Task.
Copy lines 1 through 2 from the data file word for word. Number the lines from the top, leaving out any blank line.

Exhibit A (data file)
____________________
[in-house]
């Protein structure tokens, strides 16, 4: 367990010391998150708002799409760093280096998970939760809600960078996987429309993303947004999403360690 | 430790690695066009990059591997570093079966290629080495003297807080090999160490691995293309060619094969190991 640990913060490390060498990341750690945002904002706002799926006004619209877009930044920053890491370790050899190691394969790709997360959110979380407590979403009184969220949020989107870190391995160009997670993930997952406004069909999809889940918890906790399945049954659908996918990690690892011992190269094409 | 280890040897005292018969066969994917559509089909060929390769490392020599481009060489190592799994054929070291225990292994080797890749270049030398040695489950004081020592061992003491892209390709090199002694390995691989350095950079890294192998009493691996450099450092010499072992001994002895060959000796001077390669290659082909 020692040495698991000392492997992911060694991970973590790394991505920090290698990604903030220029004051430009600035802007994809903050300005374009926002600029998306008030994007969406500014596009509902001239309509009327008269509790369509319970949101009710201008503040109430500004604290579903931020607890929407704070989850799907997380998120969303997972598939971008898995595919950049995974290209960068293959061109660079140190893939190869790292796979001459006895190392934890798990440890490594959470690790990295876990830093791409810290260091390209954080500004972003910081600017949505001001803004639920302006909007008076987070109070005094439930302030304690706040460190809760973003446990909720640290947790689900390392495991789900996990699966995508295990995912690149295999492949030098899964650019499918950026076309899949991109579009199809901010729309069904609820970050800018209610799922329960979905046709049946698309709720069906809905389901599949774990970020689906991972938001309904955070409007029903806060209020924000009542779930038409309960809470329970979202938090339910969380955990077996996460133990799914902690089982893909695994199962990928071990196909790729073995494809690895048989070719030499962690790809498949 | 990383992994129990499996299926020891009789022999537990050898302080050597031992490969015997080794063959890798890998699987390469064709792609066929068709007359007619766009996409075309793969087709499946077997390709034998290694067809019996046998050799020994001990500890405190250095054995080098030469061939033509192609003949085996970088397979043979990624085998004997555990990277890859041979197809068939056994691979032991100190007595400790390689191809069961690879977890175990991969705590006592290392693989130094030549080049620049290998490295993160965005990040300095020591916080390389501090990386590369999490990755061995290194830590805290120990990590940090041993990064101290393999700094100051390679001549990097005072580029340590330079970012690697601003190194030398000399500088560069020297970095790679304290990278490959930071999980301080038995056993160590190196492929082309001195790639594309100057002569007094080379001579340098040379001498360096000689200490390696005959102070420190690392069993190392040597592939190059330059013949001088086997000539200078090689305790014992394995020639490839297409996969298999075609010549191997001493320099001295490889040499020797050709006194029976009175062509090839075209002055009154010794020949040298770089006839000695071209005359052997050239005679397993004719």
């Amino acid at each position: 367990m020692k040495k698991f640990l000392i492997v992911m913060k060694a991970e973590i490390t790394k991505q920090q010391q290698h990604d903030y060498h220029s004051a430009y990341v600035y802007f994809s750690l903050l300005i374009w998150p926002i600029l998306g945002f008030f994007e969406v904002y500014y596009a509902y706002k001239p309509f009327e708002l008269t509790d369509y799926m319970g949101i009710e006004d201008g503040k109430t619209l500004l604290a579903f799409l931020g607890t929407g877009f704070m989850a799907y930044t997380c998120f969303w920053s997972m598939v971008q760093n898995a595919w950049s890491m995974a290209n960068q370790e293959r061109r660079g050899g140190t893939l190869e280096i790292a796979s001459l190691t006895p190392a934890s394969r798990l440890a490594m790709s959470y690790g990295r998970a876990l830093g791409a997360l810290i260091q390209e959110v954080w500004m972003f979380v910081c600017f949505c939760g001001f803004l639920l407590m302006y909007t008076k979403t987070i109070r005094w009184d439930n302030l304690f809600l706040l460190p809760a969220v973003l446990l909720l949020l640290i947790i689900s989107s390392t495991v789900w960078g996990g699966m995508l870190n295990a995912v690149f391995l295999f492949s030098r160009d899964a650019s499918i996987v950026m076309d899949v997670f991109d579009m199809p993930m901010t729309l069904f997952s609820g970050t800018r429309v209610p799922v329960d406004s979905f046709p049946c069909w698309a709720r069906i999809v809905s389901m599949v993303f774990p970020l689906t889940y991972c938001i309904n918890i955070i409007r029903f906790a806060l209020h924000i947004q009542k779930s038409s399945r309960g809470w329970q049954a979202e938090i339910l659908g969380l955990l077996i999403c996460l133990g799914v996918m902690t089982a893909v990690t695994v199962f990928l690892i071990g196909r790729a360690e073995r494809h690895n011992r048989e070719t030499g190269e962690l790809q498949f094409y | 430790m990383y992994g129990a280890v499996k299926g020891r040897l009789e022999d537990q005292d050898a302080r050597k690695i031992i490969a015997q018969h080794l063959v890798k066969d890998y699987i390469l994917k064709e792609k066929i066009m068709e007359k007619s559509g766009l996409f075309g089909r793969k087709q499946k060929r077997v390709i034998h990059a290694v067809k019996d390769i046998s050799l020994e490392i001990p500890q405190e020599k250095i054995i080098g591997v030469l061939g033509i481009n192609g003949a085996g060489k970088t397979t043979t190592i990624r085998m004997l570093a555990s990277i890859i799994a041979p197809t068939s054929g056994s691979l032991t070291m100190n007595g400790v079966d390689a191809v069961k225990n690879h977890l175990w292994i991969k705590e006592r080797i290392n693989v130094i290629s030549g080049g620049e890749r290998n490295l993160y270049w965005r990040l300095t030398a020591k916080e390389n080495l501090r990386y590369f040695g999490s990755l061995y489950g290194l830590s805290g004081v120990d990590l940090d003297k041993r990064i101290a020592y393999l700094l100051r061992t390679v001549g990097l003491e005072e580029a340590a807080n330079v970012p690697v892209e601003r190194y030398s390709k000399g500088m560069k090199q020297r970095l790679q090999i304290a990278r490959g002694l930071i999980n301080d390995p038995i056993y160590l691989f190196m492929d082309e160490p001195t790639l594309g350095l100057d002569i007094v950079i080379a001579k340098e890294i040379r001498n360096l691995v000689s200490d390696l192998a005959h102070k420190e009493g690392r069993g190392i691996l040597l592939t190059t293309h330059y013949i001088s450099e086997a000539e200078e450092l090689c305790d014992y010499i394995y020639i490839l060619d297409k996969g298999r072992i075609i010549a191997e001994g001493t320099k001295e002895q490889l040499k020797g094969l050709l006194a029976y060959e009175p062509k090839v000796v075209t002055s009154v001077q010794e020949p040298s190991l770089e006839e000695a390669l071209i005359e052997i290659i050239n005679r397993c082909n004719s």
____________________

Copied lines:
[in-house]
């Protein structure tokens, strides 16, 4: 367990010391998150708002799409760093280096998970939760809600960078996987429309993303947004999403360690 | 430790690695066009990059591997570093079966290629080495003297807080090999160490691995293309060619094969190991 640990913060490390060498990341750690945002904002706002799926006004619209877009930044920053890491370790050899190691394969790709997360959110979380407590979403009184969220949020989107870190391995160009997670993930997952406004069909999809889940918890906790399945049954659908996918990690690892011992190269094409 | 280890040897005292018969066969994917559509089909060929390769490392020599481009060489190592799994054929070291225990292994080797890749270049030398040695489950004081020592061992003491892209390709090199002694390995691989350095950079890294192998009493691996450099450092010499072992001994002895060959000796001077390669290659082909 020692040495698991000392492997992911060694991970973590790394991505920090290698990604903030220029004051430009600035802007994809903050300005374009926002600029998306008030994007969406500014596009509902001239309509009327008269509790369509319970949101009710201008503040109430500004604290579903931020607890929407704070989850799907997380998120969303997972598939971008898995595919950049995974290209960068293959061109660079140190893939190869790292796979001459006895190392934890798990440890490594959470690790990295876990830093791409810290260091390209954080500004972003910081600017949505001001803004639920302006909007008076987070109070005094439930302030304690706040460190809760973003446990909720640290947790689900390392495991789900996990699966995508295990995912690149295999492949030098899964650019499918950026076309899949991109579009199809901010729309069904609820970050800018209610799922329960979905046709049946698309709720069906809905389901599949774990970020689906991972938001309904955070409007029903806060209020924000009542779930038409309960809470329970979202938090339910969380955990077996996460133990799914902690089982893909695994199962990928071990196909790729073995494809690895048989070719030499962690790809498949 | 990383992994129990499996299926020891009789022999537990050898302080050597031992490969015997080794063959890798890998699987390469064709792609066929068709007359007619766009996409075309793969087709499946077997390709034998290694067809019996046998050799020994001990500890405190250095054995080098030469061939033509192609003949085996970088397979043979990624085998004997555990990277890859041979197809068939056994691979032991100190007595400790390689191809069961690879977890175990991969705590006592290392693989130094030549080049620049290998490295993160965005990040300095020591916080390389501090990386590369999490990755061995290194830590805290120990990590940090041993990064101290393999700094100051390679001549990097005072580029340590330079970012690697601003190194030398000399500088560069020297970095790679304290990278490959930071999980301080038995056993160590190196492929082309001195790639594309100057002569007094080379001579340098040379001498360096000689200490390696005959102070420190690392069993190392040597592939190059330059013949001088086997000539200078090689305790014992394995020639490839297409996969298999075609010549191997001493320099001295490889040499020797050709006194029976009175062509090839075209002055009154010794020949040298770089006839000695071209005359052997050239005679397993004719």